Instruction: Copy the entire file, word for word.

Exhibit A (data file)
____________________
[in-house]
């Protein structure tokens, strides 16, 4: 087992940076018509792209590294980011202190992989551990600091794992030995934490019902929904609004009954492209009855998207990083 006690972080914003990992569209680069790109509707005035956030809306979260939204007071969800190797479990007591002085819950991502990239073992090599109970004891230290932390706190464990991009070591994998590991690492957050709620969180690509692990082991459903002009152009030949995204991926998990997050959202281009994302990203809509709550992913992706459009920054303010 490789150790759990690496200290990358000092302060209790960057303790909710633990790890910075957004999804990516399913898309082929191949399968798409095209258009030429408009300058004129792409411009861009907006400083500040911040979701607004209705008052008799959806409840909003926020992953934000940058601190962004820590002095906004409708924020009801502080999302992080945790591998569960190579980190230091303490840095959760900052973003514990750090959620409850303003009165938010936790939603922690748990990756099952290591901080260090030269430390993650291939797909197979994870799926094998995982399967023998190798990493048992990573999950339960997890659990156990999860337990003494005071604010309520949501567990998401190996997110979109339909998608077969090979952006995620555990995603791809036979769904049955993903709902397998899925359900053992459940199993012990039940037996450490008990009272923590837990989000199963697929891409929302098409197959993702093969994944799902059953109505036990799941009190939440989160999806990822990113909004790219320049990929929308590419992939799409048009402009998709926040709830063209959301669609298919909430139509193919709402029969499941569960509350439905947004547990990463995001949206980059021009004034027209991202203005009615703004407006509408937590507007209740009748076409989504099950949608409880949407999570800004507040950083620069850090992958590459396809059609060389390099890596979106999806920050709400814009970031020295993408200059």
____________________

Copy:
[in-house]
């Protein structure tokens, strides 16, 4: 087992940076018509792209590294980011202190992989551990600091794992030995934490019902929904609004009954492209009855998207990083 006690972080914003990992569209680069790109509707005035956030809306979260939204007071969800190797479990007591002085819950991502990239073992090599109970004891230290932390706190464990991009070591994998590991690492957050709620969180690509692990082991459903002009152009030949995204991926998990997050959202281009994302990203809509709550992913992706459009920054303010 490789150790759990690496200290990358000092302060209790960057303790909710633990790890910075957004999804990516399913898309082929191949399968798409095209258009030429408009300058004129792409411009861009907006400083500040911040979701607004209705008052008799959806409840909003926020992953934000940058601190962004820590002095906004409708924020009801502080999302992080945790591998569960190579980190230091303490840095959760900052973003514990750090959620409850303003009165938010936790939603922690748990990756099952290591901080260090030269430390993650291939797909197979994870799926094998995982399967023998190798990493048992990573999950339960997890659990156990999860337990003494005071604010309520949501567990998401190996997110979109339909998608077969090979952006995620555990995603791809036979769904049955993903709902397998899925359900053992459940199993012990039940037996450490008990009272923590837990989000199963697929891409929302098409197959993702093969994944799902059953109505036990799941009190939440989160999806990822990113909004790219320049990929929308590419992939799409048009402009998709926040709830063209959301669609298919909430139509193919709402029969499941569960509350439905947004547990990463995001949206980059021009004034027209991202203005009615703004407006509408937590507007209740009748076409989504099950949608409880949407999570800004507040950083620069850090992958590459396809059609060389390099890596979106999806920050709400814009970031020295993408200059």